A trip to the Market

May 2, 2009

Me & a friend went to the Salamanca markets today, because we hadn’t been for ages. I really wanted to get some local fruit & veggies, and have a bratwurst. Here are a few pics of the market today, and also my delicious haul! Click to enlarge.

A Day in the Country

December 16, 2008

I have been waiting for the day I could go fruitpicking at Sorell Fruit Farm for weeks now. Today was the day!! I took my sister, an esky, sunscreen, the ute & we were off.

First we headed to the strawberry fields:

strawberry-field

There were so many strawberries!!!! We couldn’t stop picking, and eating:

strawberry-punnet

We ended up getting about 3 kilos of delicious sun-ripened strawberries. We dropped them into the farmhouse for safe-keeping while we picked some cherries:

cherries

Not black cherries but still juicy & delicious. We got about two kilos of these.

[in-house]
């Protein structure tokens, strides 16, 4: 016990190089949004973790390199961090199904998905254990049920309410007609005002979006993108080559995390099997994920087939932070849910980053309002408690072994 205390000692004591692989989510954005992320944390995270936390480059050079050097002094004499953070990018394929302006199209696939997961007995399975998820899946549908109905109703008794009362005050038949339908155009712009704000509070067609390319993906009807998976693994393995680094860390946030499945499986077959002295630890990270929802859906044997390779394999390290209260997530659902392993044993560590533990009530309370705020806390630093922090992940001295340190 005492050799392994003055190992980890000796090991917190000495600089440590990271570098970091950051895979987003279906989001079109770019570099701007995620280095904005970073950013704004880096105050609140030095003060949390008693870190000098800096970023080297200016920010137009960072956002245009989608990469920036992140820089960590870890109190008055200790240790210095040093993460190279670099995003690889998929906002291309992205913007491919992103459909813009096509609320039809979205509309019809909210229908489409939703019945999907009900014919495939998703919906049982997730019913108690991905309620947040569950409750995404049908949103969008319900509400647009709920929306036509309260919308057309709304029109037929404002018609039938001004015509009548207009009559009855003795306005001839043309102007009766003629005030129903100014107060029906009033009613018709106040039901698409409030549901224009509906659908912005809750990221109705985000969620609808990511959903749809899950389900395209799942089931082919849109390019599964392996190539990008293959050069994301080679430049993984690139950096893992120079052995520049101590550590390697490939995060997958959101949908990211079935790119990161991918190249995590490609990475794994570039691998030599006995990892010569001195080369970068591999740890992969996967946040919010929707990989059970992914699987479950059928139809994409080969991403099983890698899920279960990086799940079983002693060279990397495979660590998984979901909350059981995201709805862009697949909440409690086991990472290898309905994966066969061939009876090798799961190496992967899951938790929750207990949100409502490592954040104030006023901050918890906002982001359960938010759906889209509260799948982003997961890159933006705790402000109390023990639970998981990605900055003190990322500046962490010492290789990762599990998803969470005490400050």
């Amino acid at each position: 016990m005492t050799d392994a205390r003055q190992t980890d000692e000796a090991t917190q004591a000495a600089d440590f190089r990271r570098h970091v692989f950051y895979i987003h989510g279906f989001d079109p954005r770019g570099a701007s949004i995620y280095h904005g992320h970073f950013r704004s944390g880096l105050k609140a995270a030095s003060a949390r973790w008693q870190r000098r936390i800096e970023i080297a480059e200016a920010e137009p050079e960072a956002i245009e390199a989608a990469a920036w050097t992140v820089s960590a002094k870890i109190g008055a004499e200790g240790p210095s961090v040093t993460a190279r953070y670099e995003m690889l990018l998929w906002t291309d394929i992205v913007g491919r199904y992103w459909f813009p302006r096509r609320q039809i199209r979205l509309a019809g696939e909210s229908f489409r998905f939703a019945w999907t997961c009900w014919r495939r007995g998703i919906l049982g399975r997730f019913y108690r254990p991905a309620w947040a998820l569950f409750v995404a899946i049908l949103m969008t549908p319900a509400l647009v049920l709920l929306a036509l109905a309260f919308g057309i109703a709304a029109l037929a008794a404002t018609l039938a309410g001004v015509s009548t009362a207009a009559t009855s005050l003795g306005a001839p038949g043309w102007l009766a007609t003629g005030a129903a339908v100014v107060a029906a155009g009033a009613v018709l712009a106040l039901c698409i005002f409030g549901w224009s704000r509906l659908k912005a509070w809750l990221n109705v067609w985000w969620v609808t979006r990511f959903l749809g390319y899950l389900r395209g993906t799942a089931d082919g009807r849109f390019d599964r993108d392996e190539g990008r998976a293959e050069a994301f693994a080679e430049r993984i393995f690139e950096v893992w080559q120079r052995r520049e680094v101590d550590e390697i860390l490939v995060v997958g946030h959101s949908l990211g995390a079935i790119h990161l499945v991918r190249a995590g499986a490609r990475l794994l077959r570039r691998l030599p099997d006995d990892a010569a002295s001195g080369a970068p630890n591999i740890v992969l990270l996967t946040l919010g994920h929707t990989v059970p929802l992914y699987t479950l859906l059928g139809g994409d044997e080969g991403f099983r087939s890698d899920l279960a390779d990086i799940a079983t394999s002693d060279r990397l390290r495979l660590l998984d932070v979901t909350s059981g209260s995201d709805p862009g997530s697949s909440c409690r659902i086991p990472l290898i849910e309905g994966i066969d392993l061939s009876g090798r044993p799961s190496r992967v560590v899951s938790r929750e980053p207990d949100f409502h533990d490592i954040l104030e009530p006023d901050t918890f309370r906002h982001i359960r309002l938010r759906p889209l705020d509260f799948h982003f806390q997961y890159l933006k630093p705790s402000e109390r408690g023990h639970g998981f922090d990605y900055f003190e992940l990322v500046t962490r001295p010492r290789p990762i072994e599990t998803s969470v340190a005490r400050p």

I tried to get some peaches but they were very few & too high up… But I did get some Tayberries, which I am told are a cross between blackberries & raspberries and grow on rather sprawling thorny vines.

$40 and 2 hours later, we decided to call it a day and set off back home, and I decided to make strawberry jam!

Any Berry Jam

You will need:

1.5 kilos of Berries, mixed or a single variety

1.5 kilos of white sugar

juice of 1 lemon

50 grams of Jamsetta  (actual ingredient listed is citric acid)

1/4 cup water (only if needed)

Method:

You will need a very large pot for cooking your jam in, as the volume of the liquid expands about 3-fold when boiling.  I had to use 2 pots when I realized it was going to boil over & make a mess!

Also, you will need about 6 sterilized glass jars, and a suitable method of sealing the jars (I know you can get sets with specially designed lids & seals, but I’ve never used them… I used some cellophane ones where you wet the underside & place it over the opening & secure with a rubber band). To sterilize the jars, I chose to be double-safe, and I boiled as well as baked them. Boil for ten minutes, and then (carefully!!) transfer them to the oven for as long as you want (I left mine in the oven while chopping up all my strawberries).